Friday, September 28, 2007

Partisanship hurts Michigan economy -- both sides in tax debate agree

(cross-posted at Michigan Messenger)

Activists and experts with differing views on taxes agree on one thing: Lansing partisanship hurts Michigan's economic prospects.

Rose Bogaert, chair of the Wayne County Taxpayers Association, has been fighting tax increases in Michigan for 30 years and believes strongly in her cause. "We are way behind other states in terms of economic development partially because we're unable to change things in Lansing. I don't care -- Democrat or Republican -- we need to do something to bring about change in this state," she said.

Some experts believe that bipartisan tax policy -- even if it involves a tax increase -- attracts business because it has more staying power."If you have decisions made on a bipartisan basis, chances are they will be more durable over time and you'll know what the ground rules are for investing in the state over the long term," said Paul Hillegonds, who served as president of non-profit Detroit Renaissance from 1997-2005.

"To the extent that policy is partisan and swings back and forth as the partisan winds change, economic development becomes less predictable. That makes a state very unattractive," said Hillegonds. "In the end, economic development is not a partisan issue."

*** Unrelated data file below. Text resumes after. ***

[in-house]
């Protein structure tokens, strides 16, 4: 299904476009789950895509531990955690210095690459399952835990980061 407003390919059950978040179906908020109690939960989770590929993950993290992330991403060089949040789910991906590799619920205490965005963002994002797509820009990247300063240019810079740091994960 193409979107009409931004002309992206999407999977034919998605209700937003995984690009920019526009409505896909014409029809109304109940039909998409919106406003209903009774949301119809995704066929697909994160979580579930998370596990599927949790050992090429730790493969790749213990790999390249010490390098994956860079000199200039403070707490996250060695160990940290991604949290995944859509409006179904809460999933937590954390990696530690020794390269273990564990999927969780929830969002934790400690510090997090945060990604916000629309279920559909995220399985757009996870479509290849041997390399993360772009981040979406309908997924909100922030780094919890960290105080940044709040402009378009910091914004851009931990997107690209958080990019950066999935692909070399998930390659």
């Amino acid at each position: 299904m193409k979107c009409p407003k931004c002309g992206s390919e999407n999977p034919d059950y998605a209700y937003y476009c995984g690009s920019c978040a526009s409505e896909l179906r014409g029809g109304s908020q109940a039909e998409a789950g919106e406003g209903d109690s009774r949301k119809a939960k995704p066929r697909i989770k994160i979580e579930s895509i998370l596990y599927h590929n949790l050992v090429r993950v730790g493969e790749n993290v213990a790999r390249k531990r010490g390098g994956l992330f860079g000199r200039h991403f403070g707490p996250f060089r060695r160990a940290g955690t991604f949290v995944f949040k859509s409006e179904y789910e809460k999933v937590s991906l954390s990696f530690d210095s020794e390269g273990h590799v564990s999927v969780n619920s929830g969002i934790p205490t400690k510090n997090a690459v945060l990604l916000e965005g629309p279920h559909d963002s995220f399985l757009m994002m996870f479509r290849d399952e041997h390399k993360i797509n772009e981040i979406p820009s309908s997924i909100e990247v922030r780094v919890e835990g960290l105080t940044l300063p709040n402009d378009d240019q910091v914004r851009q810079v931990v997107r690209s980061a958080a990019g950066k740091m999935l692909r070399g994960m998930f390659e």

A number of regional economic development organizations pursue their work without involving state government. "These are bipartisan efforts that include business trying to come to grips with this transformational economy," said David Hollister, executive director of Prima Civitas, a non-profit economic development organization. "They are trying to find ways to wrestle with it outside of the political process."

Prima Civitas works to build collaboration among disparate community groups. Hollister said, "The whole idea is stewardship -- putting the interest of the community first and building collaborations."

"There are so many pieces and it's all based on enhancing the general good and doing it without the legislature. We try to keep them informed, but as far as our strategy it's just not even in the equation," Hollister said.

To be sure, the two sides still differ over taxes. Tax foes argue that higher taxes drive away new business; economic development experts contend that increasing taxes will attract new business investment.

Bogaert and other anti-tax activists believe new taxes enable government waste and that the burden on taxpayers is high enough. They are frustrated and concerned that economically stressed people may face a higher tax burden.

Economic development experts say investment in public infrastructure and talent requires new revenues. "No one is going to invest in a state that does not invest in itself-no one. It's impossible to invest in talent with a cuts-only approach to finances," said Bill Rustem, president and CEO of Public Sector Consultants.

Still, the two sides do agree that the continued political bickering hurts the economy.